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Posted: December 01, 2012

CEO of the Year 2012: Small company finalists

Jeff Bisberg

founder, president and CEO, Albeo Technologies

Albeo Technologies produces "Industrial Strength LED Lighting," its motto says.

Under the guidance of Jeff Bisberg, the company also has produced industrial strength expansion. Among many other milestones, Boulder-based Albeo Technologies increased its 2011 revenue to more than $10.5 million from $1.47 million revenue in 2008.

Not coincident and just as important, Albeo Technologies turned a profit in 2010.

"Albeo achieved this growth by making LED light fixtures that are brighter, more efficient and longer lasting than competitors and selling them to Fortune 500 companies like Apple, Caterpillar and other large institutions," a company statement explains.

Albeo offers products and expertise in LED lighting including industrial lighting, commercial lighting, cold storage warehouse lighting, high-bay lighting and parking garage lighting.

For 2012, Albeo forecasts more than $15 million in sales and also closed $6.5 million in venture capital. The company had 19 employees in Colorado in 2008; today it has 65.

James Vigesaa,

CEO, Bleeker Vigesaa Brown General Contractors

James Vigesaa has always wanted to own a construction business.

"A lot of people like to do construction as their vocation because you see the results of your work," says Vigesaa, CEO and co-owner of Bleeker Vigesaa Brown General Contractors. After earning a bachelor of science degree in construction management in 1988 from the University of Nebraska, he worked for several contractors as project manager and pre-construction director. In 2003 he co-founded BVB, which today has 14 full-time employees.

The Brighton-based company specializes in dental offices and medical offices, building 35 to 40 of them each year. BVB promotes itself by sponsoring events such as the Rocky Mountain Dental Convention, Metro Denver Dental Society annual meeting, and the Platt Valley Medical Center Foundation’s Faces of the Future concert.

Restaurants are the company’s next largest niche, and BVB will soon begin building locations of Ted’s Montana Grill, Panda Express and McDonalds. The eateries are not that different from dental and medical offices, Vigesaa says. "Most of the work is not in the lobby where you see it," he says. "There is a lot of plumbing and electrical behind the scenes."

Bob Witham,

president and owner, Two Rivers Winery

Two Rivers Winery in Grand Junction was enjoying sales growth of 15 percent a year until the recession hit, and now sales are steadily flat. That’s pretty good for a business run by two people whose knowledge about wine was that they liked drinking it.

Bob Witham, an executive at a long-term care company, and his wife Billie, an accountant, did some research in 1999 when they bought the land that now holds the winery. They soon found they needed to hire a winemaking expert. Other tasks, such as marketing, fell to Witham, so he learned quickly.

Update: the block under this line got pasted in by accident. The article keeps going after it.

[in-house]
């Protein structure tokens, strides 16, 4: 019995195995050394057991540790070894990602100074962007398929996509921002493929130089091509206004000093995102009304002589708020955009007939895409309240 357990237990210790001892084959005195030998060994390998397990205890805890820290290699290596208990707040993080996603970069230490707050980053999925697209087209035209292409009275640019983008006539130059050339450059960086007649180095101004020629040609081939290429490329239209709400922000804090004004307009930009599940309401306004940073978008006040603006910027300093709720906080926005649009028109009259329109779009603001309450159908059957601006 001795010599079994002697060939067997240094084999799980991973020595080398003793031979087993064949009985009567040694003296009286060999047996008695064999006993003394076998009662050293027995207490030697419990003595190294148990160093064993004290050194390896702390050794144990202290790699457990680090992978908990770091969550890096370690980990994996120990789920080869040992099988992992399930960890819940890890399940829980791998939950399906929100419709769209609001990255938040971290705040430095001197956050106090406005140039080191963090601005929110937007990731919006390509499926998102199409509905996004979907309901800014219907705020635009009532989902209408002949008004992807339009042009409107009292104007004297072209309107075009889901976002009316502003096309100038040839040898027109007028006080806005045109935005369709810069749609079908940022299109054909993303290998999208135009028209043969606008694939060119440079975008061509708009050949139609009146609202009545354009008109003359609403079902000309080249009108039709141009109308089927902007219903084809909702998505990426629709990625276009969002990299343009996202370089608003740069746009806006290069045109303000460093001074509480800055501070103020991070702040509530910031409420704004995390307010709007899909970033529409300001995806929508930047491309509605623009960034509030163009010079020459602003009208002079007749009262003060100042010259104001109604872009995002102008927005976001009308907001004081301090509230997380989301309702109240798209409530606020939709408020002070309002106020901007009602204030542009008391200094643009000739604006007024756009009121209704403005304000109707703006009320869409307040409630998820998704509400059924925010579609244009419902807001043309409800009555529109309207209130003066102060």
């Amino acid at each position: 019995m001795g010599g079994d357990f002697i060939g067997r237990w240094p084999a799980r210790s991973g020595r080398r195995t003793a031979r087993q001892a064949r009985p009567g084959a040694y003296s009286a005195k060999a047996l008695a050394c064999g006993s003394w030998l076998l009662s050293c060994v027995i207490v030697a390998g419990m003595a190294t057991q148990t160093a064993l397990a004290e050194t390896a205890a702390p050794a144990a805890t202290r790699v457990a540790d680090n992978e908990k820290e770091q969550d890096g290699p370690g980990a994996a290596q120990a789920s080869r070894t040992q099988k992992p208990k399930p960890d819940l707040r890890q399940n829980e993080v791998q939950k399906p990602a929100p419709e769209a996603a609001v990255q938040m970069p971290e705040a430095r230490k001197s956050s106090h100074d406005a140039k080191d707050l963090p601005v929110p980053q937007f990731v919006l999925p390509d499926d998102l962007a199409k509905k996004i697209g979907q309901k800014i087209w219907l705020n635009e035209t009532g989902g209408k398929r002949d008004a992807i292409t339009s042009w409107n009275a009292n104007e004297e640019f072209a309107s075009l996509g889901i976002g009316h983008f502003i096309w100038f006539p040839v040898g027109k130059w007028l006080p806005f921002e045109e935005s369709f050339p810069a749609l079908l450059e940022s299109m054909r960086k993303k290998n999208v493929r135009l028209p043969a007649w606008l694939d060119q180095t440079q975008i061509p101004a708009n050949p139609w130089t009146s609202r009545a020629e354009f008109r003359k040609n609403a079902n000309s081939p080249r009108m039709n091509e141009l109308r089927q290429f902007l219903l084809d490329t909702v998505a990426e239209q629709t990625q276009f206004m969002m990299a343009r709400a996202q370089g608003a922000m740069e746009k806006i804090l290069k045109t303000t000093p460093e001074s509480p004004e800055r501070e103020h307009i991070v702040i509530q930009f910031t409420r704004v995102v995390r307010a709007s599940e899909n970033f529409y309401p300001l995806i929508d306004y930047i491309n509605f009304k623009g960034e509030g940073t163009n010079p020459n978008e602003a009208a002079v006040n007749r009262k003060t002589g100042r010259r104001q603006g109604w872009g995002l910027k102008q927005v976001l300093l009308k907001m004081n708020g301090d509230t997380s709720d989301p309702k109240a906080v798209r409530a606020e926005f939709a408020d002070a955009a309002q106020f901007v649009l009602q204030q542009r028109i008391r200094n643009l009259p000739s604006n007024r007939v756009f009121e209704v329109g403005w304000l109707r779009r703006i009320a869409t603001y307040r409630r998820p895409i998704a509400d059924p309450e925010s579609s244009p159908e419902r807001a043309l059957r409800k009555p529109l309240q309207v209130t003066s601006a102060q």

"When you are in the wine business your objective is to get strong and immediate brand recognition," he says. "That’s why we have tasting rooms." Two Rivers Winery also has a 10-bedroom country inn and a conference and events center.

Two Rivers Winery is set to sell 13,475 cases of wine this year. The company bought a Palisades winery and named it Mas Rios, Spanish for "more rivers." They’re using it as a storage facility now, but Witham says eventually it will produce 6,000 more cases a year.

John Kelley

Chairman & CEO, CereScan Corp.

John Kelley is CEO of CereScan Corp., a brain imaging provider that offers Single Photon Emission Computed Tomography (SPECT).

Kelley joined CereScan in 2009. He had been CEO of McData Corp., and the storage company was bought by Brocade Communications Systems Inc. in 2007. Kelley says his tech background is right for the brain-imaging business. "The brain is a gigantic computer," he says. "I look at it as a device rather than a spectacular magical organ."

CereScan patients include athletes and soldiers who suffered a concussion and want to know if their current depression is due to their brain not healing properly. There are also parents inquiring whether their kids were wrongly diagnosed with ADHD, and baby boomers wondering if a parent has Alzheimer’s disease. CereScan recently began working with the NFL to do baseline scans of players’ brains, to see what changes the brain undergoes if the player later suffers a concussion.

The Denver-based company abandoned plans to open a clinic in Seattle, but does plan to open in Florida and Texas within the next year. CereScan has 13 employees.

Patrick Meiering,

CEO, Zuke’s

In the 1990s, Patrick Meiering worked as a strategic planning consultant with an Albuquerque, N.M.-based firm called Management Technologies. One day he and his chocolate Labrador, Zuke, were hiking, and the dog became exhausted. Meiering broke off a piece of his energy bar, fed it to the dog, and came up with the idea to create energy-boosting treats for dogs.

Meiering started his own company, Durango-based Zuke’s, which makes dog and cat treats. The company has 21 full-time employees and recently expanded the line of dog treats with grain-free Lil’ Links and nutrient-packed Supers. The work demands constant creativity. "Either in creating new products or addressing the needs of employees and the marketplace itself, you are constantly creating, adapting and pivoting in a growing business," Meiering says.

His brother, Chris Meiering, works at Zuke's in the marketing and IT division. Chris and Patrick helped start the Dog and Cat Cancer Fund, a nonprofit that provides dog and cat owners with the life-saving treatments their dogs and cats need if they have cancer.

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